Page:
WASHINGTON Oct 17 U.S. industrial production
barely rose in September as a rebound in manufacturing output
was offset by a decline in utilities production, suggesting a
moderate acceleration in economic growth in the third quarter.
The Federal Reserve said on Monday industrial output edged
up 0.1 percent last month after a downwardly revised 0.5 percent
decline in August.
Economists polled by Reuters had forecast industrial
production gaining 0.1 percent last month after a previously
reported 0.4 percent fall in August. Industrial production rose
at an annual rate of 1.8 percent in the third quarter, the first
quarterly increase since the third quarter of 2015.
The industrial sector continues to be hobbled by the
lingering effects of the dollar's surge and oil price plunge
between June 2014 and December 2015. The sector has also been
hurt by business efforts to reduce an inventory overhang, which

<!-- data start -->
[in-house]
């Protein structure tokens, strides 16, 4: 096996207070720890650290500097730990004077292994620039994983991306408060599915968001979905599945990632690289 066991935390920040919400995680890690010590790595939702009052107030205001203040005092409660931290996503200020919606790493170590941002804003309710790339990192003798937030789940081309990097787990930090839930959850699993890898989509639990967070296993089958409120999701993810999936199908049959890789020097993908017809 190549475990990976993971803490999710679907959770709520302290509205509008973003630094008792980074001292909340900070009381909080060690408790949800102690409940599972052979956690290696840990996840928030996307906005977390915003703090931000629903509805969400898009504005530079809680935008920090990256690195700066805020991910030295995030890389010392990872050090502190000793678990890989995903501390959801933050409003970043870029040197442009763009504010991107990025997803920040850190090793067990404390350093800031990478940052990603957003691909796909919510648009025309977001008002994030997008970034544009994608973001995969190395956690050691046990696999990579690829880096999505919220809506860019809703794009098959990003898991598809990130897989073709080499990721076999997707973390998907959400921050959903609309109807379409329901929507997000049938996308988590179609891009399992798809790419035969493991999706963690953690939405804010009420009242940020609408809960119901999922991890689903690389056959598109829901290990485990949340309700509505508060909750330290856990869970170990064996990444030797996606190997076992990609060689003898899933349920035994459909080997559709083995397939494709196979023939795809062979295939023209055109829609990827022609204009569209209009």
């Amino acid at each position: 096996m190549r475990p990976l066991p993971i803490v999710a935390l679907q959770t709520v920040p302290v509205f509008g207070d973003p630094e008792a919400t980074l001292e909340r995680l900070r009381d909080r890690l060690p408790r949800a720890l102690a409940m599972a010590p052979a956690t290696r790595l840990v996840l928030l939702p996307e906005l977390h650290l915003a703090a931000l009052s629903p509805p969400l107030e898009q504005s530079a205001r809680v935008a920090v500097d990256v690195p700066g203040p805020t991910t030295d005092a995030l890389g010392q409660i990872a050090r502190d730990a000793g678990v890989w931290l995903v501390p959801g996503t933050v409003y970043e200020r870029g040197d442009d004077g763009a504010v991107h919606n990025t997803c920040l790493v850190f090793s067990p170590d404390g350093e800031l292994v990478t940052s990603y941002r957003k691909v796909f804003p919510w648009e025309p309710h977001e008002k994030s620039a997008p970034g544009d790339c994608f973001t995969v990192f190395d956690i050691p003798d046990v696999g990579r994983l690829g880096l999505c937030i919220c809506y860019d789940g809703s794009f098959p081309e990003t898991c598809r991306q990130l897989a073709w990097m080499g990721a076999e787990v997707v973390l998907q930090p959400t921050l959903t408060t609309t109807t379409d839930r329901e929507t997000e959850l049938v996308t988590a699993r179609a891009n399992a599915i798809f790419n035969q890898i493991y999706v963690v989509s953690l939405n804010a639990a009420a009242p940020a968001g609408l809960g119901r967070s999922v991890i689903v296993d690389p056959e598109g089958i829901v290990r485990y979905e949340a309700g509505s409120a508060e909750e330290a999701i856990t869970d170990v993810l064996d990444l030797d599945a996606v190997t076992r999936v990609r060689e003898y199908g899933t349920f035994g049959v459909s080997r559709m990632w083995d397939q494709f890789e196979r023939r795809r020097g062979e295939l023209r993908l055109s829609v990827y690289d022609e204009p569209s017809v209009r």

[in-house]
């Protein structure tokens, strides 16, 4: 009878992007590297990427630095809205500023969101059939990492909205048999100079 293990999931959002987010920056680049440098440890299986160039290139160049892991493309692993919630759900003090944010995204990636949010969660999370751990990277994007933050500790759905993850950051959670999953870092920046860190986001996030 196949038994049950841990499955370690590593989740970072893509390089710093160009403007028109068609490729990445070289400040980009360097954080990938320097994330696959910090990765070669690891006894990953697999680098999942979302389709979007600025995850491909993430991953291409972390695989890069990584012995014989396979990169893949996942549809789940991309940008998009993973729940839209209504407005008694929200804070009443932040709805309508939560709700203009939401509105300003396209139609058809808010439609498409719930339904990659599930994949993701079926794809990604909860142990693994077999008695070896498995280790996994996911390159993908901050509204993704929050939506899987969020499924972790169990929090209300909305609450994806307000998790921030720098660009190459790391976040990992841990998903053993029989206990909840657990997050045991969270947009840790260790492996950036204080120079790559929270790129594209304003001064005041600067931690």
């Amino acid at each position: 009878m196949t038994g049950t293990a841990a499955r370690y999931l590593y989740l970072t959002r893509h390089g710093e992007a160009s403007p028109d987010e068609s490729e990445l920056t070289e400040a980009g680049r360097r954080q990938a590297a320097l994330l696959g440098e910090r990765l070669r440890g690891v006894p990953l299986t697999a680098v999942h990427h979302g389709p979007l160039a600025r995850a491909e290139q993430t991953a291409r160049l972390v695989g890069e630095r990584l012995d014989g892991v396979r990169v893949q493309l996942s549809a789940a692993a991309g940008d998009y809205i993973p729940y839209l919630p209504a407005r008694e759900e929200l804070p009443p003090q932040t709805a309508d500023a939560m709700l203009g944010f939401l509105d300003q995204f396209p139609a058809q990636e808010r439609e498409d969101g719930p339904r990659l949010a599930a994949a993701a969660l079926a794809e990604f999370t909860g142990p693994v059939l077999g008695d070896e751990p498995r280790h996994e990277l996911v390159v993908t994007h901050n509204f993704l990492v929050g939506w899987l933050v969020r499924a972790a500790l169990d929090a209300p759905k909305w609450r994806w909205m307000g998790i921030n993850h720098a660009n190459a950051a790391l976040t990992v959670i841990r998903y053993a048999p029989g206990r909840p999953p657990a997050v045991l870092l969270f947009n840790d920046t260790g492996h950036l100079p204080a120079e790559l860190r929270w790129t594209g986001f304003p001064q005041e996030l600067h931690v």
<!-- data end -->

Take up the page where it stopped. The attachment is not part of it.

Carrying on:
has resulted in fewer orders being placed with factories.
But with the dollar's rally fading and oil prices
stabilizing, the worst of the industrial downturn is probably
over. A survey early this month showed an acceleration in
factory activity in September, while new orders for manufactured
capital goods have increased since June.
Manufacturing output rose 0.2 percent in September after
falling 0.5 percent in the prior month. Motor vehicle and parts
production edged up 0.1 percent. Manufacturing production rose
at a 0.9 percent rate in the third quarter.
Mining production increased 0.4 percent as gains in oil and
gas well drilling offset a drop in crude oil extraction. That
left mining output rising at a 3.7 percent rate in the third
quarter following six consecutive quarterly declines.
Utilities production dropped 1.0 percent last month after
slipping 0.3 percent in August.
With output barely rising last month, industrial capacity
use edged up 0.1 percentage point to 75.4 percent. Officials at
the Fed tend to look at capacity use as a signal of how much
"slack" remains in the economy and how much room there is for
growth to accelerate before it becomes inflationary.
(Reporting By Lucia Mutikani; Editing by Andrea Ricci)